Wissahickon edges Upper Dublin, 2-1

UPPER DUBLIN — In sports, a win or loss is at times determined by the ball bouncing in one team’s favor.

On Wednesday at Upper Dublin, Wissahickon’s fortunes continued as it beat the Cardinals, 2-1, for a third-straight game separated by one goal.

As the Trojans continue to edge opponents by slight margins, UD on the other hand has been the team where the ball has bounced wayward as it fell for the second loss in three games by a single digit.

And the sour trends continued for the Upper Dublin boys soccer team almost instantaneously – the Trojans scored just five minutes after the whistle was blown for the start.

Wissahickon’s Shane Fallen whipped in a cross with his favorite left foot that deflected toward goal. UD goalie Jonah Landau pushed the ball to his left, but only as far as Trojan forward Alex Tappen, who was happy to tap in an empty-netter for the early 1-0 lead.

Flip over to the other side of the pitch, and it was Cardinal forward Cole D’Andrea that gave his team the better of chances to knot up the score, but finishing became a hassle all afternoon for UD.

On one effort, D’Andrea dribbled down the right flank and unleashed a howler that sailed high and caught the uprights of the right field goal post at SPARK field in the seventh minute.

As play continued, Upper Dublin was having difficulty figuring out Wissahickon’s offside trap. D’Andrea, Alex Demchick and Lou Mayers continued to make angled runs toward Wiss goalkeeper John Carrozza, but each time the whistle was blown.

Then, in the 20th minute, matters would get worse for the Cardinals as the Trojans struck for a 2-0 score line.

Carrozza hit a goal kick skyward that was met around half field by a Tappen flick-on before being fed into the path of Wissahickon stalwart Cole Kropnick.

Kropnick ran off the ball and found just enough space behind the Upper Dublin defense before beating Landau with a shot from the instep of his right boot.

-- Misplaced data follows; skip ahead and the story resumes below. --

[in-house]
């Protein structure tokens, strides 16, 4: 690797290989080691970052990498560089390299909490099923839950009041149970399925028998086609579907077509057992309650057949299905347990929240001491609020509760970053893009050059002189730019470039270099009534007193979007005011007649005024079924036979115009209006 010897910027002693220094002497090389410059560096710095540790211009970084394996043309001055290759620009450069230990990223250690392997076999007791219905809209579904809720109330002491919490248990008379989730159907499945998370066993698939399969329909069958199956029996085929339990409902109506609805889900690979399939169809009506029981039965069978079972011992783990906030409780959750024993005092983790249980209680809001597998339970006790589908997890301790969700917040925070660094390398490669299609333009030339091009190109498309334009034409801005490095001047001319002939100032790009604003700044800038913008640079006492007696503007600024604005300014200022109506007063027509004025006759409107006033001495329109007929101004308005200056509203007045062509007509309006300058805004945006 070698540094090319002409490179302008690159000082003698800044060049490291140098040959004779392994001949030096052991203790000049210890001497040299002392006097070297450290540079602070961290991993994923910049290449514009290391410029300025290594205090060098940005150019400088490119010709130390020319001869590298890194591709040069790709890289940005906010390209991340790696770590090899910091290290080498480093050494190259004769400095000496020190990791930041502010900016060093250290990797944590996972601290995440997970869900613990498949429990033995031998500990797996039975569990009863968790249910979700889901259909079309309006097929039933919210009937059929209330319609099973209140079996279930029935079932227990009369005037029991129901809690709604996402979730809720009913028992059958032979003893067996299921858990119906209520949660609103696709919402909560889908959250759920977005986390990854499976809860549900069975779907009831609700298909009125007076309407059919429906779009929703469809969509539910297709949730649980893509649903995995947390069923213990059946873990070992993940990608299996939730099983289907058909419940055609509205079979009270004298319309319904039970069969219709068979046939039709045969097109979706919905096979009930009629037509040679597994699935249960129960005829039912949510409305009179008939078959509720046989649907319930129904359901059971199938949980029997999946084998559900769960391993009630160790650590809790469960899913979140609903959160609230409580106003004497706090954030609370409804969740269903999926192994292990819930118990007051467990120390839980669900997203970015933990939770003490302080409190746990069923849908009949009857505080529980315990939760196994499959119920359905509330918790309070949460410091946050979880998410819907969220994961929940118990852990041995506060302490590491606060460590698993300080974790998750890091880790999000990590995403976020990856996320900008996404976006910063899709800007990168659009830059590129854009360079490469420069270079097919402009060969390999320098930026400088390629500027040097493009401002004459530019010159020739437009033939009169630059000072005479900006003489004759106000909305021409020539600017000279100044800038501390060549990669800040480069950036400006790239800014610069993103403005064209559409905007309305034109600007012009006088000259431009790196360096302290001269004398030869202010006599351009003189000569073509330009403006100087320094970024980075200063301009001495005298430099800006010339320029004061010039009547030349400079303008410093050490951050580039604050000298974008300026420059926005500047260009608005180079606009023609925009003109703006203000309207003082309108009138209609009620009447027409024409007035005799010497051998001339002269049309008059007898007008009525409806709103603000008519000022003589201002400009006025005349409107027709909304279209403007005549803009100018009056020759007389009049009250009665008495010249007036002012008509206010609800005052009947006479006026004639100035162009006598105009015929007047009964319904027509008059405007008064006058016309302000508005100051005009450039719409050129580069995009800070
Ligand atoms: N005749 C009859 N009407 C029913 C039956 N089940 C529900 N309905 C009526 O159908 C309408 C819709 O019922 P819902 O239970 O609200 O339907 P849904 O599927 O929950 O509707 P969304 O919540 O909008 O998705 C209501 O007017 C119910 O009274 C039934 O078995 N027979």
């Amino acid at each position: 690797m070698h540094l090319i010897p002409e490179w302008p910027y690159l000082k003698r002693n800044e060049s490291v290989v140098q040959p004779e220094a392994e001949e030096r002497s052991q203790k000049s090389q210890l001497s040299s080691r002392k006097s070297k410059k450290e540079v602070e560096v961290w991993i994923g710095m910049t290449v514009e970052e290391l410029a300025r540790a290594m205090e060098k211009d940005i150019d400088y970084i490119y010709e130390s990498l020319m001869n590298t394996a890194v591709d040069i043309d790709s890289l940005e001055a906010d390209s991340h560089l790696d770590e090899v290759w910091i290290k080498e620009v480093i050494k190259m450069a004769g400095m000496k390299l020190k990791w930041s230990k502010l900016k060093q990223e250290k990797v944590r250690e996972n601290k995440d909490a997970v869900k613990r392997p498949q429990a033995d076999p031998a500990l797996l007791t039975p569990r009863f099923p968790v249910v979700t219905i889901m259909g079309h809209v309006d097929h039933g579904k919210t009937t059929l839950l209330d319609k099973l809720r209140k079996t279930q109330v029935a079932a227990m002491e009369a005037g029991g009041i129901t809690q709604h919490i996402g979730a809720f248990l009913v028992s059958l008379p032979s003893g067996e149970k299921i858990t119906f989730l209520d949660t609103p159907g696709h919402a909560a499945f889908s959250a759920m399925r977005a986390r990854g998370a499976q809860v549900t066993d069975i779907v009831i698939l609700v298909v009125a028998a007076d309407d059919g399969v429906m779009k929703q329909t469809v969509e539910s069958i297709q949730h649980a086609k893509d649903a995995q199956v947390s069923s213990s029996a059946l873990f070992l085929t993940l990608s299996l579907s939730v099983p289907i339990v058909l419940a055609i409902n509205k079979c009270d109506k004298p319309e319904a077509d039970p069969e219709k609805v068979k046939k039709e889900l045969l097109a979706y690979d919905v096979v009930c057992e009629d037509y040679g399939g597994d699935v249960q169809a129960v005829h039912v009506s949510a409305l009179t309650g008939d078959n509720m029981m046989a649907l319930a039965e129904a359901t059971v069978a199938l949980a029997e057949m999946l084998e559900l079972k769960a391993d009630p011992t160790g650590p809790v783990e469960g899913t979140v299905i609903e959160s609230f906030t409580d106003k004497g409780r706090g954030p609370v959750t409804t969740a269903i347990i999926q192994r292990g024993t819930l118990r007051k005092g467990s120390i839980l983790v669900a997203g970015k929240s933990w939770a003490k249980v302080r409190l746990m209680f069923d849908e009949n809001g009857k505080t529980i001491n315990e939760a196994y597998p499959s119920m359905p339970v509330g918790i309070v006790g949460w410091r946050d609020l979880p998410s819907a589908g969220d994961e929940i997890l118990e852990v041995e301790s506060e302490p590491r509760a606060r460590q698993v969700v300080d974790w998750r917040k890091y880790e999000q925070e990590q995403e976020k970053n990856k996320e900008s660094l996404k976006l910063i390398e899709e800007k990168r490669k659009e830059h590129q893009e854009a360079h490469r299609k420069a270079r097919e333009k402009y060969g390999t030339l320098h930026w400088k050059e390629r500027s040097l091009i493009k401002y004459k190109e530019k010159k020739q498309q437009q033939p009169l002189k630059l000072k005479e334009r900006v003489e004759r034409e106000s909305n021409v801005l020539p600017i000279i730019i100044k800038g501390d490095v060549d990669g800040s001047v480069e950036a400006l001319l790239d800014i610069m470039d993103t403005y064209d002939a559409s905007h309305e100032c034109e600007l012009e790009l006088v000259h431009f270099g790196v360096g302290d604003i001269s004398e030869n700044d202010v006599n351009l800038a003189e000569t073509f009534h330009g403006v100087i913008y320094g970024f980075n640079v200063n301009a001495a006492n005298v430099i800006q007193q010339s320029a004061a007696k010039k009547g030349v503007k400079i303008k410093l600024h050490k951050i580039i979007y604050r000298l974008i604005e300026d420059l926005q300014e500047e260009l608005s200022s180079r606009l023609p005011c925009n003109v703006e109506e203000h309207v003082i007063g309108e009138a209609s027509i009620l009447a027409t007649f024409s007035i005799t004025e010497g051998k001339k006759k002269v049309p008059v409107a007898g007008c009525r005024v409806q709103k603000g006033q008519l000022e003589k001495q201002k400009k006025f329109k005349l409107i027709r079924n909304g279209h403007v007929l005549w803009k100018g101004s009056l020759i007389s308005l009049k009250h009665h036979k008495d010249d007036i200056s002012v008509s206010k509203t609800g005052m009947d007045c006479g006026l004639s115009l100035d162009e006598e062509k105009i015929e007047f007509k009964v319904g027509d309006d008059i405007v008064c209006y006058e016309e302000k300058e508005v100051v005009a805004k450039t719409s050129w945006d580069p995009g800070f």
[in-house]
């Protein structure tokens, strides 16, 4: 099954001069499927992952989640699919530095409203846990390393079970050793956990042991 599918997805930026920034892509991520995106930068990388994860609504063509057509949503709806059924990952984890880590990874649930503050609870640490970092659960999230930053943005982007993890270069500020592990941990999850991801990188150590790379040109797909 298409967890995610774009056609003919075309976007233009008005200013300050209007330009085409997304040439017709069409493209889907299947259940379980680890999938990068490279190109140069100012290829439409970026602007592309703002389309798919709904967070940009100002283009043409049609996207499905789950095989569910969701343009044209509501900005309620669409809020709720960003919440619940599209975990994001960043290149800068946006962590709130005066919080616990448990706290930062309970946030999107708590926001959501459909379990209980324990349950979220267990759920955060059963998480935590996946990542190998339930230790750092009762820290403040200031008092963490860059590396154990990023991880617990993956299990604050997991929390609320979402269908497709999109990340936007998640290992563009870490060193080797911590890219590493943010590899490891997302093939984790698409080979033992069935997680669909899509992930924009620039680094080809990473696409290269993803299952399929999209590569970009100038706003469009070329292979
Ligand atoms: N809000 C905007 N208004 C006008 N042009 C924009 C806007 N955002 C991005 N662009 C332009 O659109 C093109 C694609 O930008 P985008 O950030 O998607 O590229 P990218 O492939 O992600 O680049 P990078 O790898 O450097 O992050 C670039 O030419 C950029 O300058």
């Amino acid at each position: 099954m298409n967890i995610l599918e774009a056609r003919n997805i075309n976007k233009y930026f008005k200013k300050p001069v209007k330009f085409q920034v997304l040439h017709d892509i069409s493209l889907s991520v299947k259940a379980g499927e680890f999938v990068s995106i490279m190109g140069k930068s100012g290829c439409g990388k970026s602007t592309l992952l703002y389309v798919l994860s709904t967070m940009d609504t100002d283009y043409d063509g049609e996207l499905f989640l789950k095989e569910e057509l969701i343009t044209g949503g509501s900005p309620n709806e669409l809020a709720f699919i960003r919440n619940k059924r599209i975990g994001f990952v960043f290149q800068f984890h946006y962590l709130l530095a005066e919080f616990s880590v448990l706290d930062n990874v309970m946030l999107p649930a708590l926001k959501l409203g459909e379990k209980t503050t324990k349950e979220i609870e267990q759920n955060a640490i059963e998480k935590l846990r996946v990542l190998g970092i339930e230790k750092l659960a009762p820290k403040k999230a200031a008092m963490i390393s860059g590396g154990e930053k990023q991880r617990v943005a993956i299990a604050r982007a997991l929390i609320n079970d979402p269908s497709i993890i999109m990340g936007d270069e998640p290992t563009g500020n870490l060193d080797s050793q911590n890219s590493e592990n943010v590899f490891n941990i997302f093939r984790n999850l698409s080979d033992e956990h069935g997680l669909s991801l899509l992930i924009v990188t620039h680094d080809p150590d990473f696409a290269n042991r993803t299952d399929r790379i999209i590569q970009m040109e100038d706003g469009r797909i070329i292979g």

The first half came to a close with Upper Dublin down at home, in a 2-0 hole and looking for answers.

Whatever UD coach Rick Schmidt said to his boys happened to work, apparently, because the Cardinals came out flying in the second half.

It all started during the 42nd minute when Wissahickon defenders had trouble handling a corner by UD’s Josh Franklin.

Eventually the ball would drop for Demchick, who whiffed on a shot that dribbled across the six in the path of Bart Scherpbier. Scherpbier opened up his hips and finished for a goal, cutting the Wissahickon lead to 2-1.

The Cardinals were back in business and continued to dial up the pressure on the Trojans, who found themselves reeling in the second half.

UD continued its efforts at a tying goal, taking to an air attack on the Wissahickon defense.

The Cardinals’ best chance for a 2-2 result happened in the 67th minute, when Nick Browndorf sent in a corner and D’Andrea rose up for a header that was going upper 90 — right where Wissahickon’s Fallen was defending.

Fallen, who was doing his job as a defender on corners, hugged the near post and headed the ball clear — much to the relief of the Wissahickon bench.

“I saw the ball and I just jumped as high as I could and put my head through it,’ Fallen said. “Just like coach always says, ‘ be ready for it.”

Fallen and his Trojans (7-1-0, 5-1-0) continued to absorb the pressure from the Cardinals and about 84 minutes later, found themselves going home with three points against an SOL American rival.

“We scrambled around and made a game that was very comfortable at halftime very difficult and we’re pleased to get away with a win,’ Wissahickon coach Stuart Malcom said.

“They’re doing enough for us to get these close wins, but one of these days it’s going to catch up to us and we’d rather try and resolve that and try and cut that out before we end up with a result we don’t particularly like.’

Upper Dublin (3-3-2, 3-2-3) won’t be pleased with the result, but a gallant effort in the second half and a strategy change almost turned around a game that seemed out of reach 40 minutes in.

“The idea was we tried to play the ball on the ground and it wasn’t working today, so we kind of went some old school high school — kick it long, chase it, put pressure on them,’ Schmidt said.

“We put them under pressure and it seemed to work, but we just couldn’t quite get that second goal.

“Unfortunately, close games — our last three games — have all been really close and we haven’t managed to win any one of them. We still need to continue to work and work as a team. Hopefully we can turn things around.’

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